This week there’s been a fair bit of action in the Internet TV sector, with announcements from Hulu, Joost and TiVo. Our network blog last100 has been covering the action.

This week Hulu – the online video project from Newscorp and NBC/Universal, with participation by Sony, MGM and others (our previous coverage) – launched to the general public in the United States. It’s been in private beta nearly five months, wrote Dan Langendorf at last100.

The good news is that Hulu is free and offers legal content to viewers, albeit ad-supported. But it has its bad points, for example Hulu’s network lineup is missing a few big players – CBS and Walt Disney’s ABC, although both are rumored to be in negotiations with Hulu. Check out Dan’s review for the full skinny.

Joost makes live-streaming video available, starting with March Madness

Joost, the Internet TV service, is making live-streaming video available through an update to its desktop client. Joost has landed a deal with one of its investors, CBS, to stream live and relatively ad-free NCAA Men’s Basketball Championship games. The new Joost client — for the PC and Intel Macs only — was made available for download this week and is needed to access live streaming. Joost began looking into adding “live television” back in October.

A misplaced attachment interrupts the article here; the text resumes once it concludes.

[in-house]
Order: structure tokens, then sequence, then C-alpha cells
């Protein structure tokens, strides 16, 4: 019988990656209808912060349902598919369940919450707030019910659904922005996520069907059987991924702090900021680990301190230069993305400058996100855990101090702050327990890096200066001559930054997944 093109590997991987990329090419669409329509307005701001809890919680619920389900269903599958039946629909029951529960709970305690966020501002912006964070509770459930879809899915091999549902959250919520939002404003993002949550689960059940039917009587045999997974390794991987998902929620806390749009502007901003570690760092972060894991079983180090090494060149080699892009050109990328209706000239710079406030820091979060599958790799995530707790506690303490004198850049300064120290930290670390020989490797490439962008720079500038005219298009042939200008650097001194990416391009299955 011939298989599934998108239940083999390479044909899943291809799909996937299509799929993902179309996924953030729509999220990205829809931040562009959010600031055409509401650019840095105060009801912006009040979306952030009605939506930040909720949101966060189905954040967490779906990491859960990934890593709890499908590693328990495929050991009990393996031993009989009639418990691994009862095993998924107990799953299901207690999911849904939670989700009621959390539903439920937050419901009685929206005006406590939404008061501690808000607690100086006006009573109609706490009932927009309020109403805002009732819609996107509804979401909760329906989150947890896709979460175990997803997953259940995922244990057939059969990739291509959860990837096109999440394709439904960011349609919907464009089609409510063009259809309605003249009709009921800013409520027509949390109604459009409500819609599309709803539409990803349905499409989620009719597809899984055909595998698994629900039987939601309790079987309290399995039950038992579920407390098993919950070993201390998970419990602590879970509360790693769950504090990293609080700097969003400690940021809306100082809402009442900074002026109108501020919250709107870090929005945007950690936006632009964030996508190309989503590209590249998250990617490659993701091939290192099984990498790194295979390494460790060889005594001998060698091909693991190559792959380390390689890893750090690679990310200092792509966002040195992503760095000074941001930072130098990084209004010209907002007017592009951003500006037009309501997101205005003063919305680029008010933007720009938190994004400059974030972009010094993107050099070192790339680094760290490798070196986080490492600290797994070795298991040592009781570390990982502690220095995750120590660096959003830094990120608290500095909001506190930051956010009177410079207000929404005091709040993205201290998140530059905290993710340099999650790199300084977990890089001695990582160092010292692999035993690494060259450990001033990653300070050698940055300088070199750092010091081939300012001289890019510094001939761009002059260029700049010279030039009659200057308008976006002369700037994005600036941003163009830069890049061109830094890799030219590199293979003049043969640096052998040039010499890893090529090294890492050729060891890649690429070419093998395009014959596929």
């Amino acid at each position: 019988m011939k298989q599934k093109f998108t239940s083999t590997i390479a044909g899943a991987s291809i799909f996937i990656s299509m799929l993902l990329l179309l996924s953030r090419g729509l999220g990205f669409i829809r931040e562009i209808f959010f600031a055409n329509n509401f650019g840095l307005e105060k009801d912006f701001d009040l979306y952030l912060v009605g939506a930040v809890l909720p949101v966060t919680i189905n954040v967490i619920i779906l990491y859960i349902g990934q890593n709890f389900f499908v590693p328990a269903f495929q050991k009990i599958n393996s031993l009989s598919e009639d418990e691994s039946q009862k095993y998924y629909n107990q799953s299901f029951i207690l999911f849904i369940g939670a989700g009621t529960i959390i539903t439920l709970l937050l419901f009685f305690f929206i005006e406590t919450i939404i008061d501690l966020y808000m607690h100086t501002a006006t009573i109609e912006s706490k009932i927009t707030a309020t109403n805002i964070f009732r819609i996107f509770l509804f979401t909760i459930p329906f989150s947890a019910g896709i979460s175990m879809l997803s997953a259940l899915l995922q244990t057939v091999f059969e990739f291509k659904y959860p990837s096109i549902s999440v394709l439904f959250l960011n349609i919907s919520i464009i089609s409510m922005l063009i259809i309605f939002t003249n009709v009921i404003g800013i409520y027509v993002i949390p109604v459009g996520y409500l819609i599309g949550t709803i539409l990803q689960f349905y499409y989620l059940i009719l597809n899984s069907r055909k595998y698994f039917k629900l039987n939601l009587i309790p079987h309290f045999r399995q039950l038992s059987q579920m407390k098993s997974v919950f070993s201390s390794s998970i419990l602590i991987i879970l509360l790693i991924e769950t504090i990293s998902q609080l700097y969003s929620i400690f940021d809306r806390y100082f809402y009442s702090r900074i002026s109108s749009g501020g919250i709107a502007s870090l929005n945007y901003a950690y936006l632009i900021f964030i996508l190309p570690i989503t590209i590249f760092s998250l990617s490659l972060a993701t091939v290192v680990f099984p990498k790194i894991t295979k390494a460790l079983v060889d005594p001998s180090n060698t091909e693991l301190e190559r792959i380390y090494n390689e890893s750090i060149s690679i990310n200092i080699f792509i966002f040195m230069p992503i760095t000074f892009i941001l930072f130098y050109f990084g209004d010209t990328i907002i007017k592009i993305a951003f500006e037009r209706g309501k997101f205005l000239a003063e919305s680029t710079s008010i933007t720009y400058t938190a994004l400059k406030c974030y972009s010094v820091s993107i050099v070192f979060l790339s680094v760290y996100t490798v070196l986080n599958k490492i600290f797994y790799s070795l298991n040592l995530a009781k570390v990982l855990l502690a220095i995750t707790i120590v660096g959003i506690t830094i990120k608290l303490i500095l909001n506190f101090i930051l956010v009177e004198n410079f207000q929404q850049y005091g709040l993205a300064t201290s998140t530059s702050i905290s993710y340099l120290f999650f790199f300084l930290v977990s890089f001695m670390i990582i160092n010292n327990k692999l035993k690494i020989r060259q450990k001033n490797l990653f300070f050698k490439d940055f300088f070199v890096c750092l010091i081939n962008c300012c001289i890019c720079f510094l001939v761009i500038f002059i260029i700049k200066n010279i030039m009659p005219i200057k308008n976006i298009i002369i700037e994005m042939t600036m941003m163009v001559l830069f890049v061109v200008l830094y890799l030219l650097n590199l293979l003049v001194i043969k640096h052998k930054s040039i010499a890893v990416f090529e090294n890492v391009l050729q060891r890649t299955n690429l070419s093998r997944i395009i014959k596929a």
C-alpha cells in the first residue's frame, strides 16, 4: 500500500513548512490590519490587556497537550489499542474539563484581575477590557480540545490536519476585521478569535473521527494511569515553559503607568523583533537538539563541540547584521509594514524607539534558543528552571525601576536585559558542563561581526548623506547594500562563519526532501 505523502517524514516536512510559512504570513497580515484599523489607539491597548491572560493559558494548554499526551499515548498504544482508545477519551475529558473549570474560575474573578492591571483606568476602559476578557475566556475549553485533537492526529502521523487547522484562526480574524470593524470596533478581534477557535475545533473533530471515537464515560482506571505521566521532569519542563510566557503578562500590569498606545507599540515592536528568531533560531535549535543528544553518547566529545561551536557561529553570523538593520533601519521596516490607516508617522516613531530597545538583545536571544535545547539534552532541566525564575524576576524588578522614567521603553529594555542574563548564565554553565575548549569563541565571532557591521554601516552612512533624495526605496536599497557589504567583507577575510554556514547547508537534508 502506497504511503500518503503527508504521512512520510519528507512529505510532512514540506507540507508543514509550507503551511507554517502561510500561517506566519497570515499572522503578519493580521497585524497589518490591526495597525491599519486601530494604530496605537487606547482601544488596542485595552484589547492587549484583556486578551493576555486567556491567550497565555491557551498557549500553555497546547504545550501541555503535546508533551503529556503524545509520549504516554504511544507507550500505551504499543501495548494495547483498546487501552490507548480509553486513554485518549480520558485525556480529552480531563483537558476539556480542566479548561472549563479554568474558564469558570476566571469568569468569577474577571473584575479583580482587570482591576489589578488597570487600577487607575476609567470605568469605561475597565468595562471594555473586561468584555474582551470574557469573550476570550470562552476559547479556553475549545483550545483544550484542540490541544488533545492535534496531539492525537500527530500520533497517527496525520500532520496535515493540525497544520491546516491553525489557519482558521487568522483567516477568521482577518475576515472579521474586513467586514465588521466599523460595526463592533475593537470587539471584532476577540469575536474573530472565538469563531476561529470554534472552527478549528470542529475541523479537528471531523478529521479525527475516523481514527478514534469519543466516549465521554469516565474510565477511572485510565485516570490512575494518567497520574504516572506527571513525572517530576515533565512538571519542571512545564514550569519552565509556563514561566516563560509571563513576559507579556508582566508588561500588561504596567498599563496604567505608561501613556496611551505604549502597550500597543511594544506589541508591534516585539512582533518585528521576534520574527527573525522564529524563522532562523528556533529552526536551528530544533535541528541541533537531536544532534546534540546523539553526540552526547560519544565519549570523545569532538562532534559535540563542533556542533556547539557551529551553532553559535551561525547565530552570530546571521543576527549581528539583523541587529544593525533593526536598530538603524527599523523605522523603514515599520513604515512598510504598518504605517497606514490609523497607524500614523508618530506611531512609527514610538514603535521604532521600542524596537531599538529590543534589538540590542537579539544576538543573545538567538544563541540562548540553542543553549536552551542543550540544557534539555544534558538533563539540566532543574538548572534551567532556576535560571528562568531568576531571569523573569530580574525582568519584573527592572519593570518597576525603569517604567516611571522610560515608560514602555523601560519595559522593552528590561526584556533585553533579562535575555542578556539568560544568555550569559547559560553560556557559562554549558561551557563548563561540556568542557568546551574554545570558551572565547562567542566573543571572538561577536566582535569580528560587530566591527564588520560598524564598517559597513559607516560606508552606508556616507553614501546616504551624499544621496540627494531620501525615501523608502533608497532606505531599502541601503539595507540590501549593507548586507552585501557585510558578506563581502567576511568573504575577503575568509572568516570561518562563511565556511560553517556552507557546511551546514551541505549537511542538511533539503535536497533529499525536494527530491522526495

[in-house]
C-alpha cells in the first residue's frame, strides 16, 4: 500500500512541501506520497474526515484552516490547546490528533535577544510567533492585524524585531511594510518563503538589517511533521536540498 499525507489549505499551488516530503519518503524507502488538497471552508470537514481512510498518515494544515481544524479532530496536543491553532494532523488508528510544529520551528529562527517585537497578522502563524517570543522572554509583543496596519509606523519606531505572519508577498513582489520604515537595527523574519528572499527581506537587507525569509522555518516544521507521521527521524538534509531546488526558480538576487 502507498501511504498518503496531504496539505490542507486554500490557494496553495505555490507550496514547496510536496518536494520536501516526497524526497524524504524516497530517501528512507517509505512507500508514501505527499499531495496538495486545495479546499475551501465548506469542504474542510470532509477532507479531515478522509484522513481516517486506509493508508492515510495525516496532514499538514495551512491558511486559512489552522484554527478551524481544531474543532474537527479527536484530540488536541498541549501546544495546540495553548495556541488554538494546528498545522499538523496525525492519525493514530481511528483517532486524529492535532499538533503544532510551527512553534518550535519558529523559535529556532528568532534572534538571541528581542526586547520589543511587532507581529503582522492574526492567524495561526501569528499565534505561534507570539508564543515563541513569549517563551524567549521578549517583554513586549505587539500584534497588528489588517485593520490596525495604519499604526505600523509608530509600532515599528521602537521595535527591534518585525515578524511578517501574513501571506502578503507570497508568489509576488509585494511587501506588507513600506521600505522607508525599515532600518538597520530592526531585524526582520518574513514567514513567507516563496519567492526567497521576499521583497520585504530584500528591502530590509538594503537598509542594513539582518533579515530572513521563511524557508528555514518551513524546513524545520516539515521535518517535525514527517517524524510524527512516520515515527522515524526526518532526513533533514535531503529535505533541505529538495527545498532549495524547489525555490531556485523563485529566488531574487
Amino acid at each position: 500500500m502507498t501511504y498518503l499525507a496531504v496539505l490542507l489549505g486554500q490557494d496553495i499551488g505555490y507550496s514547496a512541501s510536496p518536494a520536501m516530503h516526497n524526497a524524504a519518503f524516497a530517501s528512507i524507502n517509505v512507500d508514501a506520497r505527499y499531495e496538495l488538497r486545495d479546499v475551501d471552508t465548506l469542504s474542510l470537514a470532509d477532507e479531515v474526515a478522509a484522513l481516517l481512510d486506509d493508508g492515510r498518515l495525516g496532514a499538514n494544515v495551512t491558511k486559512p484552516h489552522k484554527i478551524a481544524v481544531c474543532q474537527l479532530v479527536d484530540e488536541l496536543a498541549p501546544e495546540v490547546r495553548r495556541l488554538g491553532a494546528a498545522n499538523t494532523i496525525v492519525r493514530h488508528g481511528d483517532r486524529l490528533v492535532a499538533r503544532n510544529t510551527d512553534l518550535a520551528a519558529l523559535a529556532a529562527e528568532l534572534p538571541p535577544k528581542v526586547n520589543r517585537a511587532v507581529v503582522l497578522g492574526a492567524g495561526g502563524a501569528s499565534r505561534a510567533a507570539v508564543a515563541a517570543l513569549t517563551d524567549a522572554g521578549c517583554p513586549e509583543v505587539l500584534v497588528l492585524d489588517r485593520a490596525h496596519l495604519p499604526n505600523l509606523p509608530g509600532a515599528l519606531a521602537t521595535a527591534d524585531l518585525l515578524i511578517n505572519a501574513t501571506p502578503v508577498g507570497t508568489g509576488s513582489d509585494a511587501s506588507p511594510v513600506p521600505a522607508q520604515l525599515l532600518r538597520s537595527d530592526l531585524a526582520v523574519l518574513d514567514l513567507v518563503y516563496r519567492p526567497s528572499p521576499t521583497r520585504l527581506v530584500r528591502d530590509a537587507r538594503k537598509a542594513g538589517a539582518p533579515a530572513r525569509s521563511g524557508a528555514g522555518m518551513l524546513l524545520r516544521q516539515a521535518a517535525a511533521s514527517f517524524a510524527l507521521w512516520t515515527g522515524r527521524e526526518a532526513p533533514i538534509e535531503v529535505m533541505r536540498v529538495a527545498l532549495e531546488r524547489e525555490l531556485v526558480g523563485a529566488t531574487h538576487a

TiVo continues expansion, adds YouTube to “television services” lineup

It seems a bit late, but the important thing is that TiVo keeps improving its “television services” offering. This time, TiVo is adding YouTube to its ever-expanding lineup.

TiVo’s partnership with YouTube will deliver Web video directly to user’s televisions. The catch is to get YouTube content you must own the latest TiVo HD and TiVo Series3 models.

Check out more Internet TV news from last100, our digital lifestyle blog covering Internet TV, digital music, Mobile Web and more. You can subscribe to last100 here.

richard macmanus